Read contracts like a legal expert

They’re not exactly a sexy topic, but contracts are super important when running a business.

No matter what business you are involved in you will undoubtedly find yourself having to negotiate and review legal contracts at some point.

They can be overwhelming to read and understand, especially when they are several pages long and full of legal jargon.

And you may not be inclined to seek legal assistance.

We get that!

So, this article sets about providing you with the tools you need to read and negotiate contracts like a legal expert.


First, some not necessarily legal advice: There’s always room for negotiation.

Take a cue from Cher Horowitz in “Clueless” – even bad grades are negotiable.

Until its signed, the terms of a deal are not set in stone just because someone sent you a proposed agreement.

For example, maybe there’s no wiggle room on price, but can the other side give you a discount for their goods, a special credit, or something else?

Quality alone time

Even though contracts can be long and difficult to understand, it is critical that you read them, and sometimes multiple times.

We recommend that you do so alone.

Because if you are alone, you will not feel rushed and will be less likely to make mistakes.

And above all, always remember that you are the one spending the money.

So don’t allow anyone to pressure you and always know exactly what you are signing.


If there are words that you do not understand, take the time to look them up, or try to negotiate changing the language so that it is understood by everyone involved.

Don’t feel that any contract must be full of legalese.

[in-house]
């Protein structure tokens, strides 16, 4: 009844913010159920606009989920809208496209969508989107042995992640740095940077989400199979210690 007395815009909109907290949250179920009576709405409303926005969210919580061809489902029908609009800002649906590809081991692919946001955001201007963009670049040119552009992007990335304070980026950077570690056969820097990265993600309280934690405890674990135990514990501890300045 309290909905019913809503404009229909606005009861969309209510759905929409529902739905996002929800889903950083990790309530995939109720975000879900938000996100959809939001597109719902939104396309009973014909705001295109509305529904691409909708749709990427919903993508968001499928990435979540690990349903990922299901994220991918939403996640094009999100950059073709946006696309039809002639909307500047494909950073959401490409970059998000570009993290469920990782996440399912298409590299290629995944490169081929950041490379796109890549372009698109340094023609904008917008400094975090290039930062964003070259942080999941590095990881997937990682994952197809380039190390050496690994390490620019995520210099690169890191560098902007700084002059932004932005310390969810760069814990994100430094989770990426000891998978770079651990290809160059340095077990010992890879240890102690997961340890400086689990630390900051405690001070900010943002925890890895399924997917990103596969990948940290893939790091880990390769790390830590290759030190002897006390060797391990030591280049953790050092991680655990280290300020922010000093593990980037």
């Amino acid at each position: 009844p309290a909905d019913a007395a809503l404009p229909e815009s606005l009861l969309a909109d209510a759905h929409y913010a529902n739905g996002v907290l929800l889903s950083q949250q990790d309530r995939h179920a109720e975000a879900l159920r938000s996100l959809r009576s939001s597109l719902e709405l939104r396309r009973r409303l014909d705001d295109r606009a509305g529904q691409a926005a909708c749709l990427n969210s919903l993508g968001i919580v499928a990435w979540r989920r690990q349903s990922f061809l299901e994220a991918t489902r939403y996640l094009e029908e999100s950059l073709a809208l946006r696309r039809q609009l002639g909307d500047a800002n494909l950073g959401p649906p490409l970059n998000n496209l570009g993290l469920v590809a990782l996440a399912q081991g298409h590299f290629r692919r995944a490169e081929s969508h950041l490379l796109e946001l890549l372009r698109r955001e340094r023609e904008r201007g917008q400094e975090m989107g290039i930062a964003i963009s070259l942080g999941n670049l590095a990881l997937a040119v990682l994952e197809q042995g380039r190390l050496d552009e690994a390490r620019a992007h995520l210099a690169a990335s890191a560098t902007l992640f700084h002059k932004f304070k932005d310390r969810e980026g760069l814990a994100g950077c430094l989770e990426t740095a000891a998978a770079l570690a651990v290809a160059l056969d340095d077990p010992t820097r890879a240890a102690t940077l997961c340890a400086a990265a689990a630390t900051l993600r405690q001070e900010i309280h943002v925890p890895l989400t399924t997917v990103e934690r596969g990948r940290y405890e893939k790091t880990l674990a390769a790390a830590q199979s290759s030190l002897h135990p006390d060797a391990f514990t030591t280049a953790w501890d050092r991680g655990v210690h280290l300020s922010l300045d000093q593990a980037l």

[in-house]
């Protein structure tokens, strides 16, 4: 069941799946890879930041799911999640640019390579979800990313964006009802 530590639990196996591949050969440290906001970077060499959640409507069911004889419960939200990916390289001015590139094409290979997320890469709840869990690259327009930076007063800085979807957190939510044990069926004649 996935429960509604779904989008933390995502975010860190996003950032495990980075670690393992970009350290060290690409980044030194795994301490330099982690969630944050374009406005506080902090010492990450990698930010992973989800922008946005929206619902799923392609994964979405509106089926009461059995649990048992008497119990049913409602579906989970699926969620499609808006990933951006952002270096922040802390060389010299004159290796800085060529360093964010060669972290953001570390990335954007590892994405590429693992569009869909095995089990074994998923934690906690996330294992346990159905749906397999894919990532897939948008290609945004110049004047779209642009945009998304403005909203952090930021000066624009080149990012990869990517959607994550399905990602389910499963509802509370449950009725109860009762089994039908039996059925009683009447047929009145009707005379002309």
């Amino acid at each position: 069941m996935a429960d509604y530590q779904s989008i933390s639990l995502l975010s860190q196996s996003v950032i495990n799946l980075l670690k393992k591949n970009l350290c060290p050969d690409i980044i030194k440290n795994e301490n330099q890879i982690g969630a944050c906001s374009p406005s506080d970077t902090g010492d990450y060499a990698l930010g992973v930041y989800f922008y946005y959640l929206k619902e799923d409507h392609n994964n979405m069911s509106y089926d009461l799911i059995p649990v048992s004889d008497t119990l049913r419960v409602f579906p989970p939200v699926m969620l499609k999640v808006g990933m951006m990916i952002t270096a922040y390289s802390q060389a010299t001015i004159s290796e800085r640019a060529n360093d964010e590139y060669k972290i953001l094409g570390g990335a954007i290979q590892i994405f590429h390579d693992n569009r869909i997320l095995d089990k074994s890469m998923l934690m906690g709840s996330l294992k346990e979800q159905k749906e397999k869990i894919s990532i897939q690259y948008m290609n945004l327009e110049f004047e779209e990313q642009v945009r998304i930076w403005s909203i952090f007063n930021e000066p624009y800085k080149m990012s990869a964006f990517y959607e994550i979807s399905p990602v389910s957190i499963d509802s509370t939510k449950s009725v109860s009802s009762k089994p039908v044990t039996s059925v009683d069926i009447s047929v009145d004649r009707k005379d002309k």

It doesn’t.

Simple is always best…

So don’t be afraid to request that a contract be stated in simpler language where you feel it is overly difficult to understand.

Ambiguity or unclear language in a contract can cost you time and money and damage your business.

Don’t assume

When it comes to contracts, never assume.

Even if you think you know what you are reading, always ask for clarification.

Never worry about appearing difficult or silly.

There’s no such thing where contracts are concerned.

Believe me, there is many a lawyer who has similar fears…

So, you are not alone in that regard.

After all, the whole point in a contract is to ensure there are no misunderstandings.

Ask yourself “What is Missing?”

This can be rather tricky.

How do you know what should be in a contract but isn’t?

So, here’s a tip for you.

Regardless of the type of contract you’re dealing with, it’s best to think of it like this.

Simply imagine all of the things that could go wrong.

Then, check to see if all these things have been covered.

If not, look to have them included.

Is the contract fair?

Some contracts may contain terms that are unfair to one party or the other.

You can find that contracts drafted by one party can favour that party.

So, satisfy yourself that you are happy with the terms, and that they are balanced.

If not, look to get the terms changed.

And if you’re not happy, walk away.

What do I want in every contract?

Nearly every contract will identify who is making and signing the contract, what the contract is for, and who is paying how much and when.